HC Deb 10 March 1994 vol 239 cc385-6
6. Mr. Ainger:

To ask the Secretary of State for the Home Department how many representations he has received on his proposals set out in the Police and Magistrates' Courts Bill [Lords].

Mr. Howard

I have received about 250 representations from organisations, members of the public and hon. Members since the Bill was published on 17 December.

Mr. Ainger

As the Home Secretary is aware that Dyfed-Powys police and Gwent police are the most successful forces in terms of clear-up rate, will he do another U-turn, or another climbdown, on the provisions in the Bill for ending or amalgamating police forces, especially as such action would be against the wishes of local people and of the local police authority?

Mr. Howard

I do not need to change the Bill to agree with the hon. Gentleman's proposal. The Bill merely changes the procedures for amalgamations and I have made it clear that I have no hidden agenda of compulsory amalgamations. I congratulate the police of Dyfed-Powys on their excellent results, including most impressive crime clear-up rates and the award of a chartermark.

Mr. Jonathan Evans

Does my right hon. and learned Friend agree that if he had the power to appoint an accountant to the South Wales police authority, the authority might have been able to discover somewhat earlier that it had made a £3 million mistake in its adding up?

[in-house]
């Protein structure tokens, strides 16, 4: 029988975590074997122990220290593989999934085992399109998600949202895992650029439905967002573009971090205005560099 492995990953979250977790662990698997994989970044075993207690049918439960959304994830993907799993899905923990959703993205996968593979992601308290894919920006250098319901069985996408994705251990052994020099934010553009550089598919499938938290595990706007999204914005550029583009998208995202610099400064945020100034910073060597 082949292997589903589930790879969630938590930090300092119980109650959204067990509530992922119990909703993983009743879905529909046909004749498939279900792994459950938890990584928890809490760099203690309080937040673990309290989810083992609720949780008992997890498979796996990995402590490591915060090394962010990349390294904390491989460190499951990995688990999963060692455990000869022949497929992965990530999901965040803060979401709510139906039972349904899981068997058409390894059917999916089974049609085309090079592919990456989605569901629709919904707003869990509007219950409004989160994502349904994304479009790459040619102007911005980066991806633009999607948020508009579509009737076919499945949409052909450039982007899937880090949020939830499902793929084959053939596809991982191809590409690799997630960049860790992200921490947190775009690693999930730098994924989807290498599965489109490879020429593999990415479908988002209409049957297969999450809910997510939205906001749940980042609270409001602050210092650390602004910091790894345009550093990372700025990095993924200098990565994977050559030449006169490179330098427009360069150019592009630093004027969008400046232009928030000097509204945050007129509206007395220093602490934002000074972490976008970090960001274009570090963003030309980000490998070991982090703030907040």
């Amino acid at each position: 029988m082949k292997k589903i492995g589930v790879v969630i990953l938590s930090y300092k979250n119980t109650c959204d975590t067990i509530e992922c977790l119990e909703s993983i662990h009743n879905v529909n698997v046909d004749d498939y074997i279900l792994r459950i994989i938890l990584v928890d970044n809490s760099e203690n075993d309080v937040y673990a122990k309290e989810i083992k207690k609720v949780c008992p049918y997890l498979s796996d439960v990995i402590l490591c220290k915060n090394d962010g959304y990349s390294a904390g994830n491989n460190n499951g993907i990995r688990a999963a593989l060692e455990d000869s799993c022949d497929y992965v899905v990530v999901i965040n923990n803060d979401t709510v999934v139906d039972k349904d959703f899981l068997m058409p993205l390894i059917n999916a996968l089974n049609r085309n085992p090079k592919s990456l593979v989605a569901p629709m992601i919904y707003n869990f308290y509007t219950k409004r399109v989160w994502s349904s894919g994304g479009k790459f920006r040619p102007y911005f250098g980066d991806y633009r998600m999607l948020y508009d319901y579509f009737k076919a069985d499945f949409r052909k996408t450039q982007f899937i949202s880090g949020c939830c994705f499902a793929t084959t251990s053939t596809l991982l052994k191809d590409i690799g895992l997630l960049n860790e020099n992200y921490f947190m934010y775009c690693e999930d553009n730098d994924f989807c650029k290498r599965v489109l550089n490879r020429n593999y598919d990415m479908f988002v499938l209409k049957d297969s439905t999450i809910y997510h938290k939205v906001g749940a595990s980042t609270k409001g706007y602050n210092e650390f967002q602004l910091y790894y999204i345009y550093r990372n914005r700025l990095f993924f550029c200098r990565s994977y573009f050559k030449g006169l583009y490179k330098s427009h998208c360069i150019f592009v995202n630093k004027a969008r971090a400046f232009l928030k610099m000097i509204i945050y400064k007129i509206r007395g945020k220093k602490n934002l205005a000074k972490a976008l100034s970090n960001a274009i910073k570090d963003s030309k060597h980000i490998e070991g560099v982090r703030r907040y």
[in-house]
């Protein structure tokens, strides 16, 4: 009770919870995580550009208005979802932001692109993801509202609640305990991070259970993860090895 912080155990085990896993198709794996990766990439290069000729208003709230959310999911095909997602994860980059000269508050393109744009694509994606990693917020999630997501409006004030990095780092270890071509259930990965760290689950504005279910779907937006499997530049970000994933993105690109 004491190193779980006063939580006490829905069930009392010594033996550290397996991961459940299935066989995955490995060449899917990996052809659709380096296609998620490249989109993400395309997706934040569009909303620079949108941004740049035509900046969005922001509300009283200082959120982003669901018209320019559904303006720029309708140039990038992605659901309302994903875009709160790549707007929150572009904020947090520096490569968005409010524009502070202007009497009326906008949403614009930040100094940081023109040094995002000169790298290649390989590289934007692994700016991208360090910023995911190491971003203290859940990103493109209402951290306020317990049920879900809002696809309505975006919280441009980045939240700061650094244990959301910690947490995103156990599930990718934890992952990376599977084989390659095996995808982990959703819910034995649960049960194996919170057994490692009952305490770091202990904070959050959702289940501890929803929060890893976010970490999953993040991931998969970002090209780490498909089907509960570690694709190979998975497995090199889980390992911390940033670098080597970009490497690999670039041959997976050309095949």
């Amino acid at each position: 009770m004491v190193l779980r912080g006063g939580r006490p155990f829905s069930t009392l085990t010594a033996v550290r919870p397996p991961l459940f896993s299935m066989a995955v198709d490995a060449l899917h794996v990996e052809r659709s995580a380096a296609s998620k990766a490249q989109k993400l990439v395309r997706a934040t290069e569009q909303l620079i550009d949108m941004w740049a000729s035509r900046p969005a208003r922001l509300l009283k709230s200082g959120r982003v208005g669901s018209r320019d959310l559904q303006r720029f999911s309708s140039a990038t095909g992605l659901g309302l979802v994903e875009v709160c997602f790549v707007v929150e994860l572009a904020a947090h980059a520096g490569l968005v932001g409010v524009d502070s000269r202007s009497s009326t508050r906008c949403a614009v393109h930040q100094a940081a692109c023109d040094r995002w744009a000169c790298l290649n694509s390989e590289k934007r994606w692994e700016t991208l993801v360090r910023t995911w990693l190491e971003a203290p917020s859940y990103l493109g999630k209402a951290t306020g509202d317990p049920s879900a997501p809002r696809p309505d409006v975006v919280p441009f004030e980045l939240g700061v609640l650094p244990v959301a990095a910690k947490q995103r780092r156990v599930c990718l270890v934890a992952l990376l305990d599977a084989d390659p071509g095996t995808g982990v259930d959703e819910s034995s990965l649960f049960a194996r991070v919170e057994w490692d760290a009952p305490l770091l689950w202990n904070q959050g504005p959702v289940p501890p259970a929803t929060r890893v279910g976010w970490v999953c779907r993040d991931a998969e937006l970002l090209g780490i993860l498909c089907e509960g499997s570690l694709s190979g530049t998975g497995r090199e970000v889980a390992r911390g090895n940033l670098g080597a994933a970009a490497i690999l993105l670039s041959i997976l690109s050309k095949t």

Mr. Howard

My hon. Friend's point is extremely persuasive and it is a matter for great regret that the South Wales police authority has been responsible for such large mistakes. Of course, there is a place, and there will be a place on the new police authorities, for local and independent members who do not happen to be councillors or magistrates. I hope that they will make an effective contribution to the working of those authorities.

Mr. Michael

If the Home Secretary has no hidden agenda for merging police forces—unlike his predecessor, who offered a threat to 39 of our 43 police forces—will he withdraw the power that he seeks in the Bill to merge police forces without being restrained by the wishes of local people?

Mr. Howard

The procedures, for which provision is made in the Police and Magistrates' Courts Bill, make proper provision for giving full weight to the views and wishes of local people. What they change are the extremely cumbersome procedures that have been in place until now, which are long, expensive and unnecessary.

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